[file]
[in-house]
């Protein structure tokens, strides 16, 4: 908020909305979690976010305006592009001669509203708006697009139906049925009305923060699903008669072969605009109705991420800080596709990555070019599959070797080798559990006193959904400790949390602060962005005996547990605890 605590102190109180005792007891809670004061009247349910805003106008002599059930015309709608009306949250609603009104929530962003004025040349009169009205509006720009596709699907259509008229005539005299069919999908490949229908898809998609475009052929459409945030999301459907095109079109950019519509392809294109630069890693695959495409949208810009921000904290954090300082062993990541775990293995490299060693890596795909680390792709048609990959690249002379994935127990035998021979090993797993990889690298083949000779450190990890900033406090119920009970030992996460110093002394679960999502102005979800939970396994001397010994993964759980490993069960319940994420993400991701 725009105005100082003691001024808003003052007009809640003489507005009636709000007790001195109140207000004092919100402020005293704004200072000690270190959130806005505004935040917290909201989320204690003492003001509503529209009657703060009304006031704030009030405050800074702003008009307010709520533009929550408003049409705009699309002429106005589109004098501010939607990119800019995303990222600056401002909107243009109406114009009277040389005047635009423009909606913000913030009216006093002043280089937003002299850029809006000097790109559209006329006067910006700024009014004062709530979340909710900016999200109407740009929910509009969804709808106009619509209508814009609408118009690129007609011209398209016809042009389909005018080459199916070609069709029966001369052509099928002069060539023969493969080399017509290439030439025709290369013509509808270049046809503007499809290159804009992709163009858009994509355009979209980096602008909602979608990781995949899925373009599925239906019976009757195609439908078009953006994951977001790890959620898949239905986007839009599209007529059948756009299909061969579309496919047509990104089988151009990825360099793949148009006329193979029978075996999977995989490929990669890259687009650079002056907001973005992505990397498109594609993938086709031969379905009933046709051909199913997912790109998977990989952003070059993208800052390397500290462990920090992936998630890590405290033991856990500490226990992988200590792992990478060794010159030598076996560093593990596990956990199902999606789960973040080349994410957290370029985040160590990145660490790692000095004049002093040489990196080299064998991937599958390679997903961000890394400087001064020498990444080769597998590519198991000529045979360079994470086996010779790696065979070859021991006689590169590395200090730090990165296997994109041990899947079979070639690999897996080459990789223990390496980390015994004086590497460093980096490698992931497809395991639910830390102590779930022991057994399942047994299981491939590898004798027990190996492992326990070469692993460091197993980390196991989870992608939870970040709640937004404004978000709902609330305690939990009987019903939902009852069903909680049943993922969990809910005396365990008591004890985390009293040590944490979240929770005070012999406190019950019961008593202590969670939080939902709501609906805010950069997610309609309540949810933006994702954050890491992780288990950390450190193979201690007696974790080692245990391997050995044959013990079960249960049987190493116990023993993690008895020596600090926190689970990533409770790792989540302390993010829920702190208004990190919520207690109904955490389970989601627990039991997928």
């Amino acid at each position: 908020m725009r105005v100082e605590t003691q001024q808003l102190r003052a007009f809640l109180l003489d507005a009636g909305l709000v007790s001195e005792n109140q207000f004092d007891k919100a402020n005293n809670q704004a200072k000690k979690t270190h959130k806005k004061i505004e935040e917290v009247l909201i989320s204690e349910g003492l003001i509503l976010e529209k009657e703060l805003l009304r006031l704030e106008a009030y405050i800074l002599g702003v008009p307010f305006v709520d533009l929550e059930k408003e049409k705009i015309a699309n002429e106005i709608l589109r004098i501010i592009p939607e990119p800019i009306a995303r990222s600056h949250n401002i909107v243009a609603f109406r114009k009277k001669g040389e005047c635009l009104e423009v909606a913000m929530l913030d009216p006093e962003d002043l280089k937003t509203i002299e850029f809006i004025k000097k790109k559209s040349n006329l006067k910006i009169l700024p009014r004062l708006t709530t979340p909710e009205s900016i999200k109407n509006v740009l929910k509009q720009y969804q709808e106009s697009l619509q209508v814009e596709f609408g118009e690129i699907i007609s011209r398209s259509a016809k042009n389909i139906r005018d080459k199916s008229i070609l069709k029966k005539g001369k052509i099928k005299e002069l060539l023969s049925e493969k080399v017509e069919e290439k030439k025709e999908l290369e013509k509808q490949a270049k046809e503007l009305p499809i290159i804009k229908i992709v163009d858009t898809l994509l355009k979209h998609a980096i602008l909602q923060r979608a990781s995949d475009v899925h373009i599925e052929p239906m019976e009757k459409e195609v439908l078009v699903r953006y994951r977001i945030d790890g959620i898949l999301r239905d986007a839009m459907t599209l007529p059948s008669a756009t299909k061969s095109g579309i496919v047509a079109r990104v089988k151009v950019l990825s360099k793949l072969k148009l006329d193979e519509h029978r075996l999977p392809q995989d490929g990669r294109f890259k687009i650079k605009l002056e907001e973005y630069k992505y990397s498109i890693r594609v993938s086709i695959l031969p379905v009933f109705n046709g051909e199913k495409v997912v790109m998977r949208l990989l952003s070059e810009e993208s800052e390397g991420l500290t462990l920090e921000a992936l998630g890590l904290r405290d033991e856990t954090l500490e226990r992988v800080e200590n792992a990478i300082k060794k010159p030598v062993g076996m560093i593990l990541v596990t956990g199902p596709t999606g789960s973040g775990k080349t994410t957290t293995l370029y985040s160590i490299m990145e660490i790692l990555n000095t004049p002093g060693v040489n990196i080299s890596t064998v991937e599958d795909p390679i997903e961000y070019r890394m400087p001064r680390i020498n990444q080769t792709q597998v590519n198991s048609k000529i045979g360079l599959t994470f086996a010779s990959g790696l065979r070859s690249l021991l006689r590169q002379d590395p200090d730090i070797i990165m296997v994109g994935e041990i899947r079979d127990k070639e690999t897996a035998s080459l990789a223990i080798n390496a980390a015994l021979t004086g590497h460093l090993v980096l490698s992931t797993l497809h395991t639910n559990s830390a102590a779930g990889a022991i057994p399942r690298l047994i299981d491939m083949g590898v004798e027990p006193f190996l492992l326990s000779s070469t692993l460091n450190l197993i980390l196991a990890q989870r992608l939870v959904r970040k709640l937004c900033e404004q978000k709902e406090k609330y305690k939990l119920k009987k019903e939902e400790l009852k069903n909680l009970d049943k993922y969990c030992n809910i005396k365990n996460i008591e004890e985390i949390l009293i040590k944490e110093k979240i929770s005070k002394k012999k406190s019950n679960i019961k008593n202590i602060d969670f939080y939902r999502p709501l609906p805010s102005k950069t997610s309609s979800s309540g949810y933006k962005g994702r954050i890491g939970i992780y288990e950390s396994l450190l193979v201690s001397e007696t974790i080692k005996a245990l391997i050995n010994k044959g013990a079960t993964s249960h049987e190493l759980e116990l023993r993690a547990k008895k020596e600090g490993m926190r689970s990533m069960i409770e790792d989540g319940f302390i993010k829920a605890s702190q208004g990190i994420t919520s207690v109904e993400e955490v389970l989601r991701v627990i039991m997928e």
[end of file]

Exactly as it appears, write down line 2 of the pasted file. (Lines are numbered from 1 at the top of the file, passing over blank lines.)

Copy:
């Protein structure tokens, strides 16, 4: 908020909305979690976010305006592009001669509203708006697009139906049925009305923060699903008669072969605009109705991420800080596709990555070019599959070797080798559990006193959904400790949390602060962005005996547990605890 605590102190109180005792007891809670004061009247349910805003106008002599059930015309709608009306949250609603009104929530962003004025040349009169009205509006720009596709699907259509008229005539005299069919999908490949229908898809998609475009052929459409945030999301459907095109079109950019519509392809294109630069890693695959495409949208810009921000904290954090300082062993990541775990293995490299060693890596795909680390792709048609990959690249002379994935127990035998021979090993797993990889690298083949000779450190990890900033406090119920009970030992996460110093002394679960999502102005979800939970396994001397010994993964759980490993069960319940994420993400991701 725009105005100082003691001024808003003052007009809640003489507005009636709000007790001195109140207000004092919100402020005293704004200072000690270190959130806005505004935040917290909201989320204690003492003001509503529209009657703060009304006031704030009030405050800074702003008009307010709520533009929550408003049409705009699309002429106005589109004098501010939607990119800019995303990222600056401002909107243009109406114009009277040389005047635009423009909606913000913030009216006093002043280089937003002299850029809006000097790109559209006329006067910006700024009014004062709530979340909710900016999200109407740009929910509009969804709808106009619509209508814009609408118009690129007609011209398209016809042009389909005018080459199916070609069709029966001369052509099928002069060539023969493969080399017509290439030439025709290369013509509808270049046809503007499809290159804009992709163009858009994509355009979209980096602008909602979608990781995949899925373009599925239906019976009757195609439908078009953006994951977001790890959620898949239905986007839009599209007529059948756009299909061969579309496919047509990104089988151009990825360099793949148009006329193979029978075996999977995989490929990669890259687009650079002056907001973005992505990397498109594609993938086709031969379905009933046709051909199913997912790109998977990989952003070059993208800052390397500290462990920090992936998630890590405290033991856990500490226990992988200590792992990478060794010159030598076996560093593990596990956990199902999606789960973040080349994410957290370029985040160590990145660490790692000095004049002093040489990196080299064998991937599958390679997903961000890394400087001064020498990444080769597998590519198991000529045979360079994470086996010779790696065979070859021991006689590169590395200090730090990165296997994109041990899947079979070639690999897996080459990789223990390496980390015994004086590497460093980096490698992931497809395991639910830390102590779930022991057994399942047994299981491939590898004798027990190996492992326990070469692993460091197993980390196991989870992608939870970040709640937004404004978000709902609330305690939990009987019903939902009852069903909680049943993922969990809910005396365990008591004890985390009293040590944490979240929770005070012999406190019950019961008593202590969670939080939902709501609906805010950069997610309609309540949810933006994702954050890491992780288990950390450190193979201690007696974790080692245990391997050995044959013990079960249960049987190493116990023993993690008895020596600090926190689970990533409770790792989540302390993010829920702190208004990190919520207690109904955490389970989601627990039991997928």